Microsoft is indeed planning to phase out the Nokia brand in its smartphone business.
That it is doing so, though, shouldn’t come as any sort of surprise.
First, Microsoft is trying to position itself and Windows as a player in mobile, not preserve the Finnish phone brand.
Second, and perhaps more importantly, Nokia remains an independent company and Microsoft was only licensed to use the Nokia name on Lumia smartphones for a transitionary period. (Under the deal, Microsoft can use “Nokia” on feature phones for 10 years, but the brand is licensed for smartphones only for 18 months after the deal’s close.)
Nokia itself can eventually start using its brand on mobile devices should it so choose, but not until 2016. Currently, Nokia is focused elsewhere, with three main businesses: Its NSN network equipment business, its Here mapping unit and its patent licensing operation. It does maintain an “advanced technologies” office that could some day crank out new phones under the Nokia moniker.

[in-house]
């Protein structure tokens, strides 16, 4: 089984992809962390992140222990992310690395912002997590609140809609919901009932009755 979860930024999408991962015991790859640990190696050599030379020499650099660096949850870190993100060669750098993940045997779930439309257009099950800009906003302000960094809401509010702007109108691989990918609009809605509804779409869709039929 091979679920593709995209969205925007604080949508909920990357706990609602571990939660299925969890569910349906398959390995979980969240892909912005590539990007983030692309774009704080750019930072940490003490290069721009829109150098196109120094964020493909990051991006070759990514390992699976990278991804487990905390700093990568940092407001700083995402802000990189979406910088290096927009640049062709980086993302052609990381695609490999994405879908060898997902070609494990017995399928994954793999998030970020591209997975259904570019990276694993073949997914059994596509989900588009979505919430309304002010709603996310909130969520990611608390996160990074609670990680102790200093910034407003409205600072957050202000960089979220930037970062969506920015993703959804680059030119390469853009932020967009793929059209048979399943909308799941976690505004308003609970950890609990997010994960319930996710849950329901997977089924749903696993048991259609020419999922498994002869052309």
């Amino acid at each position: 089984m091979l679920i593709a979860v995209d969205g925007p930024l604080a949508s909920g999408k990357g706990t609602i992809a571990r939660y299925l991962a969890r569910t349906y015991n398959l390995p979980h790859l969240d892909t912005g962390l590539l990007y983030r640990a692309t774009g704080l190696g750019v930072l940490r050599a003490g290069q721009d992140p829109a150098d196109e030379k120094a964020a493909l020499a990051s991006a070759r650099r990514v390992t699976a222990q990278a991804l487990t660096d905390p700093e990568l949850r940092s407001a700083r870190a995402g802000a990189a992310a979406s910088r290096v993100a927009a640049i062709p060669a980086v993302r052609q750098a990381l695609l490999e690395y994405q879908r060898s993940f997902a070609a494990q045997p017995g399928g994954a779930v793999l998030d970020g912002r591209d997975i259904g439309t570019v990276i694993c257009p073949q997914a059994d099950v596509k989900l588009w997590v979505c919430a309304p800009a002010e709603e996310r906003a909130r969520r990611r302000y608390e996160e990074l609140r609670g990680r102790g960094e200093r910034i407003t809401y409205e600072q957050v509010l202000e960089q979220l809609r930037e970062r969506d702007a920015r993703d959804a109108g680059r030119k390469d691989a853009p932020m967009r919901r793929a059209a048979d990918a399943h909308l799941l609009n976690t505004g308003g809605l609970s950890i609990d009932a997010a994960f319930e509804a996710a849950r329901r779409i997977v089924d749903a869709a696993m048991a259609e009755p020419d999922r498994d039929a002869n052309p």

By contrast, Microsoft owns the Lumia brand free and clear, having acquired full rights to that name as part of the Nokia deal.
The bigger deal is how Microsoft plans to sell more Windows Phones of any brand. The company has not been able to make much of a dent in the iOS/Android duopoly since acquiring control of the hardware unit, though it has managed to add a number of other Windows Phone hardware makers after dropping its license fees to zero and easing other hardware requirements.
This article originally appeared on Recode.net.